Charity in a World of Productivity


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Productivity specialists share how the immediate can impede what is most important. Without a clear set of goals, to-do list items and self-discipline, we can easily fall prey to methodically responding to the “pop-ups” of daily life: news feeds, text messages, phone calls, housework, errands and the “deal of the week.”

Even when these don’t require a particular response, they can involve time, attention and the ability to focus in such a way that the most important items on the agenda find more difficulty getting done.

At the same time, in an age of apps and “smart” productivity tools, it is easy to lose focus of what is actually most important, and the answer may be one running contrary to worldly concepts of success.

As St. John of the Cross, a 16th-century Carmelite priest and doctor of the Church, teaches, “At the evening of life, we shall be judged on our love.”

Perhaps it sounds overly simplistic, but fruitful charity rather than productivity is a Gospel value. One cannot help but recall Matthew 25, where the sheep and the goats in the Final Judgment are spoken of in terms of corporal acts of mercy: “I was hungry and you gave me food …” Such a simple act, done in the spirit of charity, can carry a value that the world cannot see.

In choosing to prize charity over productivity, one is also reminded of the episode of Mary and Martha.

Mary wasn’t “producing” anything while sitting at the feet of Jesus, but we are told this was “the better part.”

Of course daily duties must be attended to, and no one likes a messy house or untidy inbox, but sometimes the perfect is the enemy of the good.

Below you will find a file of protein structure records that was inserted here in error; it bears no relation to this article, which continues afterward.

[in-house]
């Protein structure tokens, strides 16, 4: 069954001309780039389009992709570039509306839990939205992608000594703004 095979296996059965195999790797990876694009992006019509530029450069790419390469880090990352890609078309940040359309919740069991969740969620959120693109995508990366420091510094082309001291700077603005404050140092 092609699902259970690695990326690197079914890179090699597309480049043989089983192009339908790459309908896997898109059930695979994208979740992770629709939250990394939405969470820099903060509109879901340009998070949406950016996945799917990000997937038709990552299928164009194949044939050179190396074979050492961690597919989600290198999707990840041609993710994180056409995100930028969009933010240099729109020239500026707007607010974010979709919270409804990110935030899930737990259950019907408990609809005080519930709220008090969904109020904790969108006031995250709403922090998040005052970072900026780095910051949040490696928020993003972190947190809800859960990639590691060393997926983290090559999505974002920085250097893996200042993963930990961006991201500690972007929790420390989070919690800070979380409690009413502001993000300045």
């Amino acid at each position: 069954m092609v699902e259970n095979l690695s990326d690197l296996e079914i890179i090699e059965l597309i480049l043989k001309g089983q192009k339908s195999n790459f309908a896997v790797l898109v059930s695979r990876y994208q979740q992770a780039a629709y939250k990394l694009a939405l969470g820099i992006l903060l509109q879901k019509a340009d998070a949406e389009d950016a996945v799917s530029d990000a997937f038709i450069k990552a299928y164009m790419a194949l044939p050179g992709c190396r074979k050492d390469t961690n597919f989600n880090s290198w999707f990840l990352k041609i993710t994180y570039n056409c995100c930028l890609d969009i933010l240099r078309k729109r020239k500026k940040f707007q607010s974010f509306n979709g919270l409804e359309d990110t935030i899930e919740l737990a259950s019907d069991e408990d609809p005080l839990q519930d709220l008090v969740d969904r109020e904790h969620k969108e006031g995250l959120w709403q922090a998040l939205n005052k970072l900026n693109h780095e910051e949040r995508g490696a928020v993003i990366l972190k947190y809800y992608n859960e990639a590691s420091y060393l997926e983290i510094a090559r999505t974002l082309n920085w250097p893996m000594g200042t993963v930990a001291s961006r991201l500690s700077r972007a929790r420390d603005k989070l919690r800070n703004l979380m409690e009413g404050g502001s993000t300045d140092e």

The take-home lesson is that everyone should make more room for love, for the one who is Love, and put love into all of our work and daily activities.

This is also consistent with another maxim of St. John of the Cross: “Where there is no love, put love, and you will find love.” Love in the little things. Love in folding laundry, in a smile, in patience with a co-worker or in a difficult situation — and in carrying out your to-do list.

St. Teresa of Calcutta knew the value of charity over productivity and one might say even popularized it in the saying: “God has not called me to be successful; he has called me to be faithful.”

She was, nevertheless, amazingly productive in her life, accomplishing more than most of us could even dream of — and “All for Jesus!”

If charity is the most important thing in life, perhaps it would be good to make a daily examination in regard to this essential virtue:

  • How have I loved today?
  • How have I loved the Lord today?
  • How have I let Christ love through me today?
  • How have I allowed myself to be loved by him?

May we ever find more room for charity and prayer in our daily lives. As a consequence, it just may make us more productive and help us to complete more items on our to-do lists, as well.

Laura Dittus writes from Irondale, Alabama,

where she serves as a theology adviser for EWTN.